Painting the illustrations for The Examen Book was such a delightful journey. I always love getting questions about the process of creating an illustration, and in honor of the book’s release six months ago today (!!), I want to share a bit of the “behind the scenes” process with you to show how the illustrations evolved as I worked on the project.
The “greeting” illustrations:
First sketch: The book starts with a greeting– “Hello there, my dear one!” and I knew I wanted to have kids in different places being greeted by a loved one. I decided that one of the characters lives in Chicago, so my initial sketch shows her being greeted by her brother in downtown Chicago (sort of in front of the Calder “Flamingo” statue?) and getting ready to get on the train together.
Later sketch: After a few revisions, I decided that this character would use a wheelchair, and I also wanted to show her and her older brother waiting for a bus together. (This one I imagined to be a stop on the Damen bus, near North Avenue.)
Final illustration: Time to paint! I was excited when I realized that I could put an illustration from Audacious Ignatius as the “ad” on the side of the bus shelter… Added some window boxes for the condo buildings, and it was done.
“Looking back in gratitude” illustrations:
First sketch: I started just by brainstorming some things I am grateful for… The upper left illustration was a self-portrait of what my kitchen looked like that day! The gardening scene was the only one of these ideas that made it to the final illustration, though the pelican at the beach did find his way onto page 8 of the book!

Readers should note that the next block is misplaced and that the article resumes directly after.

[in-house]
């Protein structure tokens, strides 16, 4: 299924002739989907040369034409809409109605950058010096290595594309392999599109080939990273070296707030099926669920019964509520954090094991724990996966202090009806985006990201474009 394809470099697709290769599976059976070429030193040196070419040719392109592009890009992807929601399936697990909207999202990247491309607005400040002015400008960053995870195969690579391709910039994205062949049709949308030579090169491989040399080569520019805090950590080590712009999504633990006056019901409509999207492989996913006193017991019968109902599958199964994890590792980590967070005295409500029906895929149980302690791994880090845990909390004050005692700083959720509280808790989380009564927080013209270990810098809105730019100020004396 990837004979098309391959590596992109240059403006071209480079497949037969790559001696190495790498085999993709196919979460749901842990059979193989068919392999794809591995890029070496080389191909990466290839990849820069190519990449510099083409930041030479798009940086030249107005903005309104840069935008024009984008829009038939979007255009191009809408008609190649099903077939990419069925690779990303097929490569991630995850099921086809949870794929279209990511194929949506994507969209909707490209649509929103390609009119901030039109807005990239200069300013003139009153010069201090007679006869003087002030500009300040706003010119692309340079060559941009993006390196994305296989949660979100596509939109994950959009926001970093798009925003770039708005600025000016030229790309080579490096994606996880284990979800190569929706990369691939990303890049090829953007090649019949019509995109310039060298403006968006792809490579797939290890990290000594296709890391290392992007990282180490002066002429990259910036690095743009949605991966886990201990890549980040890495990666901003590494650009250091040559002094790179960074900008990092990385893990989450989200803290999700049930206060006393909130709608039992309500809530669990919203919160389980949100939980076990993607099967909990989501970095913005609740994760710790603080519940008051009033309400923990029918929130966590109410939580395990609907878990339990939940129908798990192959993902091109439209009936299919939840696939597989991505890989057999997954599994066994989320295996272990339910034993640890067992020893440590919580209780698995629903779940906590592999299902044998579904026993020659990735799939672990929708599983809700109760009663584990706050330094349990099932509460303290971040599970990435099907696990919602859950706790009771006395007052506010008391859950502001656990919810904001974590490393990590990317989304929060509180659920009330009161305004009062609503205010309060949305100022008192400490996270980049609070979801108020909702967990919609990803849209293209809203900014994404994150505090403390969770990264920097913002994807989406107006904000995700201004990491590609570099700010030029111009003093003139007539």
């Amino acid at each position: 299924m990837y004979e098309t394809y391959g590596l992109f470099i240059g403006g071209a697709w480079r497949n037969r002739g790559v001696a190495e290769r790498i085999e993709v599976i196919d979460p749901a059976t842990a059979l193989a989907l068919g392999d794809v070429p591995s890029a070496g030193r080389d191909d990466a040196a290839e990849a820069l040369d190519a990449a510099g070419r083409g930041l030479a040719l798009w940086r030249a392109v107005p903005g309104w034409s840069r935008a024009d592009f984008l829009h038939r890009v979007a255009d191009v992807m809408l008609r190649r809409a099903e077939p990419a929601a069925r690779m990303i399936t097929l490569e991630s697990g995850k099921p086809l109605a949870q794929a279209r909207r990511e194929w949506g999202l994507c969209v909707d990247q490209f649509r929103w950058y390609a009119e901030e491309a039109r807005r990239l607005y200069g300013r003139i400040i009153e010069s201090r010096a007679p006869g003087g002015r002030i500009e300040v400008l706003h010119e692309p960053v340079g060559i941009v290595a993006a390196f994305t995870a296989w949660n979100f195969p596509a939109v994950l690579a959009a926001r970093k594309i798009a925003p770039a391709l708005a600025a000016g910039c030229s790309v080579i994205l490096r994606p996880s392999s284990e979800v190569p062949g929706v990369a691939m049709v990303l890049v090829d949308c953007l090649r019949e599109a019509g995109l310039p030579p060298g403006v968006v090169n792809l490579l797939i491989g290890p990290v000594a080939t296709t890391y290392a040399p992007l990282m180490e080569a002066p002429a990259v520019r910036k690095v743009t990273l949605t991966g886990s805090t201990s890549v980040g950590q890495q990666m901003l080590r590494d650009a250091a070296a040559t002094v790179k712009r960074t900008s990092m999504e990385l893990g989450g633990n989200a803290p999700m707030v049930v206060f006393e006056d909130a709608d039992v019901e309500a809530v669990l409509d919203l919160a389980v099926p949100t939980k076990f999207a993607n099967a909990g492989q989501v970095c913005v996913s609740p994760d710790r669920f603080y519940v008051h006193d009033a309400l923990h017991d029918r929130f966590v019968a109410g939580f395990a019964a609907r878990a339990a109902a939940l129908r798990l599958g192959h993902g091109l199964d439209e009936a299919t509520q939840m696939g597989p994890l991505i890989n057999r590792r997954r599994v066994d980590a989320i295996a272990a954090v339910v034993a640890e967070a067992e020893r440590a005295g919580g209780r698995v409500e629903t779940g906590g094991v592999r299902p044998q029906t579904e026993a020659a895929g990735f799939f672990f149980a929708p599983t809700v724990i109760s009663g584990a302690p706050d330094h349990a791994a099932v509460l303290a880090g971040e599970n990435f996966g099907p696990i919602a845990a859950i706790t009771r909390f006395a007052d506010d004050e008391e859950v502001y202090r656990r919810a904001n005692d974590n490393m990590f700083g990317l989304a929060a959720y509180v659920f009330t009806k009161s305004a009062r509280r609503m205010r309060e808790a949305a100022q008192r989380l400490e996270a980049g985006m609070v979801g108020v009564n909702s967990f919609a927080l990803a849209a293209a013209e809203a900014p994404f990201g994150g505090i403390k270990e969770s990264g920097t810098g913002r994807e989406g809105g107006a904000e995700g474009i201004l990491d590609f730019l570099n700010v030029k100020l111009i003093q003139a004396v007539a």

Later sketch: A cool thing about working with Paul is that as he revises the words, I revise the illustrations, and vice versa– the text and illustrations evolve together, and it leads to a cohesive whole (we share about this in an interview on the AMDG podcast, if you’re interested!) Paul decided to focus the gratitude reflection on the five senses, and so I adapted my pictures accordingly.
Final illustration: When I read this aloud, I like to ask the kids if they can match the picture to the five senses. Fun fact: the painting is a famous Seurat in the Art Institute of Chicago– do you recognize it?
“Choose just one feeling” illustration:
First sketch: I first imagined that Audacious Ignatius would sit with the reader as they reflected back on their feeling. However, as a continued to reflect, this didn’t feel true to the prayer to me– I don’t really imagine that I’m sitting with St. Ignatius when I do the Examen!
Later sketch: For me, the experience is more like literally holding a feeling in front of me so I can examine it more closely, and then offering that feeling to God. I tried drawing the feeling as a box or a gift, but ultimately, I liked the image of a ball of light.
Final illustration: I love to paint night scenes! Fun facts: the houses on the left page are inspired by the architecture in Oak Park, a suburb of Chicago.
The entire illustration process, from first sketches to finished, scanned paintings took 10 months. There are 32 pages in a children’s book, but I made a lot more than 32 paintings– many paintings and sketches never made it into the book! It’s so fun to look back at the “outtakes” and see how each illustration unfolded. Thank you for your questions and comments about the illustrations– it’s so fun to share about the process!
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